For Rev. Kelly Chatman, senior pastor at Redeemer Lutheran Church in North Minneapolis, a deep relationship with Luther Seminary takes many forms.
Chatman, who has been at Redeemer for 17 years, has long served as a mentor to the internship and Christian Public Leader (CPL) students from Luther Seminary who work within his diverse, multicultural church and congregation. In addition, numerous members of his church have themselves enrolled at the seminary as students over the years. His wife, Dr. Cheryl Chatman, is a former trustee for Luther Seminary, and the couple also financially supports students pursuing their education by donating to the seminary’s general scholarship fund.
Chatman believes his congregation and ministry benefit from a symbiotic relationship with Luther Seminary that strengthens both sides. For instance, as the larger church changes and becomes more diverse, Redeemer offers Luther Seminary students a hands-on chance to work and learn within a multicultural context.
“Redeemer is a 108-year-old congregation that was started in 1918 as an English-speaking Scandinavian congregation, and today we worship 90 to 110 people on a Sunday and are probably 40 percent people of color,” Chatman says. “And over the years our congregation has become a teaching congregation. This whole faith community helps to shape leadership and the vision of the church, particularly in a diverse context.”
As a church, Redeemer has taken a number of steps to reach out to its community, using innovative avenues to affect change in its neighborhood. In 1999, the congregation started a nonprofit called Redeemer Center for Life (RCFL). The nonprofit was developed to support the congregation in fulfilling its mission to be a beacon of hope in the community in response to three primary needs: job growth, attainable housing and youth development.
A program offered by RCFL is the Housing and Transition program (HAT) that serves young adults who lack secure housing. HAT helps individuals secure their first apartment and provides empowerment and life skills.
Another Redeemer program, called Redeemer Youth Handmade, helps high school students turn old bike parts into various salable articles, including jewelry. The group receives many of its materials from another Redeemer effort, the Venture North Bike & Coffee Shop. The full-service bike shop opened in 2011, and provides development services and training in bike repair and other skills to neighborhood youth, in addition to providing a valuable neighborhood service.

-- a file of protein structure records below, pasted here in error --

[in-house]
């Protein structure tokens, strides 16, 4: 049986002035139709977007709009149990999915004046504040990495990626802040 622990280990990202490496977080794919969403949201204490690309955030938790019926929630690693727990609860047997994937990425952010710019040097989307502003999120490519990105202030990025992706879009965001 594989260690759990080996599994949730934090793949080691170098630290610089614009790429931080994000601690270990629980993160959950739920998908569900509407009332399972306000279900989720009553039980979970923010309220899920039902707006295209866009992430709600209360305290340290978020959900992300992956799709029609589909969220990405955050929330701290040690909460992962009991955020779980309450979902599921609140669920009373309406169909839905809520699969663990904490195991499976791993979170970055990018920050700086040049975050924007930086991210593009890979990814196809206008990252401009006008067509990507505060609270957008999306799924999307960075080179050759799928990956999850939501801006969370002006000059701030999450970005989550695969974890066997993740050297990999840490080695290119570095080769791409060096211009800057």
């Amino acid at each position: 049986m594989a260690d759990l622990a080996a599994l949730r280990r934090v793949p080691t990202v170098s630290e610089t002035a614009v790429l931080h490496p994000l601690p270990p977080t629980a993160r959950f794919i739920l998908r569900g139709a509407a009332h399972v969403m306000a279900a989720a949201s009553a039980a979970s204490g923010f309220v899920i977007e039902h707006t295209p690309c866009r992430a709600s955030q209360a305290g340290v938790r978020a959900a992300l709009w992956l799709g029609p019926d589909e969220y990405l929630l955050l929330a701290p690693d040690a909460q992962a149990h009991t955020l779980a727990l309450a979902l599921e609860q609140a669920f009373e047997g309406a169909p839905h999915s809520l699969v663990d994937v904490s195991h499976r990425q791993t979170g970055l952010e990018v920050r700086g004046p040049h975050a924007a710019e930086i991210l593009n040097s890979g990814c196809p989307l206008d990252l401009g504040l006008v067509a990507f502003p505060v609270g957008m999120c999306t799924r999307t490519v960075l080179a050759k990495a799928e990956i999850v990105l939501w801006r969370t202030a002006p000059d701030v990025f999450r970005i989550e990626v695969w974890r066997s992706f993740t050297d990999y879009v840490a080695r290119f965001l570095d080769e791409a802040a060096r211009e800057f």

In each of these efforts, Redeemer offers students from Luther Seminary a way to engage directly in community outreach efforts and learn to work within a diverse community.
From Redeemer’s side, Chatman says his church benefits from the fresh flow of ideas from seminary students.
We benefit from this in that we get wonderful leaders, whether they come here as interns or CPL students or whatever it is,” Chatman says. “And I think Redeemer is a critical place for people who want experience doing ministry in a context that is diverse.”
Alissa Kretzmann is currently serving her internship year at Redeemer while finishing her studies at Luther Seminary. She is enthusiastic about her reception from the church community there, noting Redeemer is “a very dynamic place with a lot happening!” For his part, Chatman calls Kretzmann “a gifted leader who pretty much does everything I do in terms of the opportunity to practice as a pastor in a multicultural, neighborhood-oriented community.”
As it happens, Kretzmann is also a beneficiary of the general scholarship fund to which the Chatmans have donated.
“I have a Trustee’s Scholarship,” Kretzmann says. “I’m incredibly grateful for it, and it covers about 60 percent of my cost at Luther Seminary. It makes it possible for me to finish this last step as I prepare for ministry.”
Chatman says his and his wife’s decision to give to the seminary’s general scholarship fund stems from a desire to ensure students such as Kretzmann receive the financial assistance they need as they pursue their theological education, and to help continue the strong relationship between Redeemer and Luther Seminary.
“We believe in giving back,” he says.